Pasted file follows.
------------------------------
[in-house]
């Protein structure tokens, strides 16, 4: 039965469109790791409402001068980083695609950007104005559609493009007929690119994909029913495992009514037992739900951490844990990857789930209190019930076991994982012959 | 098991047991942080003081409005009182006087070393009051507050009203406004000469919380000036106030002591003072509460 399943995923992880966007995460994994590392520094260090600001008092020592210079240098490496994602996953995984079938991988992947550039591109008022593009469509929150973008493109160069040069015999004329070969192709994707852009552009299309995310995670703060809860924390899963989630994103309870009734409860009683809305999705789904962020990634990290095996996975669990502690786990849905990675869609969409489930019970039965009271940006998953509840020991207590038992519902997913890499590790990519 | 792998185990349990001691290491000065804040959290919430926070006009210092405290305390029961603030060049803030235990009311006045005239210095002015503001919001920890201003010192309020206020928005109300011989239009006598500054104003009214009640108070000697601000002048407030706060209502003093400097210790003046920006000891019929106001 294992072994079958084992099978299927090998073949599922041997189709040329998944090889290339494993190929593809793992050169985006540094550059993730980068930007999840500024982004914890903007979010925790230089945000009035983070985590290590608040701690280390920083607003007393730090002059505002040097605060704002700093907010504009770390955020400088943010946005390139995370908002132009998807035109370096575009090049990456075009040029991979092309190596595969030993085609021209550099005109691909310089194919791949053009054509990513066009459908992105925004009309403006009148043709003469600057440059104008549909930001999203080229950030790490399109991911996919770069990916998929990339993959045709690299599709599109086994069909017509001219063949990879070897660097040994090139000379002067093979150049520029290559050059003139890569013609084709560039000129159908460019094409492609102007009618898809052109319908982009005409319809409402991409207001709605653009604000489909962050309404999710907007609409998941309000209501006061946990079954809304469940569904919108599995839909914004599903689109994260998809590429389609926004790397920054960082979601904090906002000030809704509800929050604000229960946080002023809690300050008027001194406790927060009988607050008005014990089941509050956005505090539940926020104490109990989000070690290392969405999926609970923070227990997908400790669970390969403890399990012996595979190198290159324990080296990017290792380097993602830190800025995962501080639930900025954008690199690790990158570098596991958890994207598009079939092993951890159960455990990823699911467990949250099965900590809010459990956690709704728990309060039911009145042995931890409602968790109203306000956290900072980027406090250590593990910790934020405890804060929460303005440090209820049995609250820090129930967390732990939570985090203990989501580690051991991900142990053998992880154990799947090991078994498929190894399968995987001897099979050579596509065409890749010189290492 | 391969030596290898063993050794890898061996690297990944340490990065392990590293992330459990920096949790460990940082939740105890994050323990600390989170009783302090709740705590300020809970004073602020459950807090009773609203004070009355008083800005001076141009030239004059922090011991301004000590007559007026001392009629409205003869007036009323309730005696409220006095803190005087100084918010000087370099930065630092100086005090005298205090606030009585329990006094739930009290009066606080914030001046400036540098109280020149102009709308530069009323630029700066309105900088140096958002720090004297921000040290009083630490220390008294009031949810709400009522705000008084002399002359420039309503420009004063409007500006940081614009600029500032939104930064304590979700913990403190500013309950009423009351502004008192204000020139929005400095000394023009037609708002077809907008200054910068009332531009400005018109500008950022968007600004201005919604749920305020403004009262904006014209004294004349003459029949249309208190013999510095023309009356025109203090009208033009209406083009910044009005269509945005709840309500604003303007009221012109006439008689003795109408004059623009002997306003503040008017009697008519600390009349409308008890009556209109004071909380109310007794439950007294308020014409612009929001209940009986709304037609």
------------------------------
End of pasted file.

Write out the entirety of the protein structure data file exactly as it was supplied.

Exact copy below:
[in-house]
């Protein structure tokens, strides 16, 4: 039965469109790791409402001068980083695609950007104005559609493009007929690119994909029913495992009514037992739900951490844990990857789930209190019930076991994982012959 | 098991047991942080003081409005009182006087070393009051507050009203406004000469919380000036106030002591003072509460 399943995923992880966007995460994994590392520094260090600001008092020592210079240098490496994602996953995984079938991988992947550039591109008022593009469509929150973008493109160069040069015999004329070969192709994707852009552009299309995310995670703060809860924390899963989630994103309870009734409860009683809305999705789904962020990634990290095996996975669990502690786990849905990675869609969409489930019970039965009271940006998953509840020991207590038992519902997913890499590790990519 | 792998185990349990001691290491000065804040959290919430926070006009210092405290305390029961603030060049803030235990009311006045005239210095002015503001919001920890201003010192309020206020928005109300011989239009006598500054104003009214009640108070000697601000002048407030706060209502003093400097210790003046920006000891019929106001 294992072994079958084992099978299927090998073949599922041997189709040329998944090889290339494993190929593809793992050169985006540094550059993730980068930007999840500024982004914890903007979010925790230089945000009035983070985590290590608040701690280390920083607003007393730090002059505002040097605060704002700093907010504009770390955020400088943010946005390139995370908002132009998807035109370096575009090049990456075009040029991979092309190596595969030993085609021209550099005109691909310089194919791949053009054509990513066009459908992105925004009309403006009148043709003469600057440059104008549909930001999203080229950030790490399109991911996919770069990916998929990339993959045709690299599709599109086994069909017509001219063949990879070897660097040994090139000379002067093979150049520029290559050059003139890569013609084709560039000129159908460019094409492609102007009618898809052109319908982009005409319809409402991409207001709605653009604000489909962050309404999710907007609409998941309000209501006061946990079954809304469940569904919108599995839909914004599903689109994260998809590429389609926004790397920054960082979601904090906002000030809704509800929050604000229960946080002023809690300050008027001194406790927060009988607050008005014990089941509050956005505090539940926020104490109990989000070690290392969405999926609970923070227990997908400790669970390969403890399990012996595979190198290159324990080296990017290792380097993602830190800025995962501080639930900025954008690199690790990158570098596991958890994207598009079939092993951890159960455990990823699911467990949250099965900590809010459990956690709704728990309060039911009145042995931890409602968790109203306000956290900072980027406090250590593990910790934020405890804060929460303005440090209820049995609250820090129930967390732990939570985090203990989501580690051991991900142990053998992880154990799947090991078994498929190894399968995987001897099979050579596509065409890749010189290492 | 391969030596290898063993050794890898061996690297990944340490990065392990590293992330459990920096949790460990940082939740105890994050323990600390989170009783302090709740705590300020809970004073602020459950807090009773609203004070009355008083800005001076141009030239004059922090011991301004000590007559007026001392009629409205003869007036009323309730005696409220006095803190005087100084918010000087370099930065630092100086005090005298205090606030009585329990006094739930009290009066606080914030001046400036540098109280020149102009709308530069009323630029700066309105900088140096958002720090004297921000040290009083630490220390008294009031949810709400009522705000008084002399002359420039309503420009004063409007500006940081614009600029500032939104930064304590979700913990403190500013309950009423009351502004008192204000020139929005400095000394023009037609708002077809907008200054910068009332531009400005018109500008950022968007600004201005919604749920305020403004009262904006014209004294004349003459029949249309208190013999510095023309009356025109203090009208033009209406083009910044009005269509945005709840309500604003303007009221012109006439008689003795109408004059623009002997306003503040008017009697008519600390009349409308008890009556209109004071909380109310007794439950007294308020014409612009929001209940009986709304037609």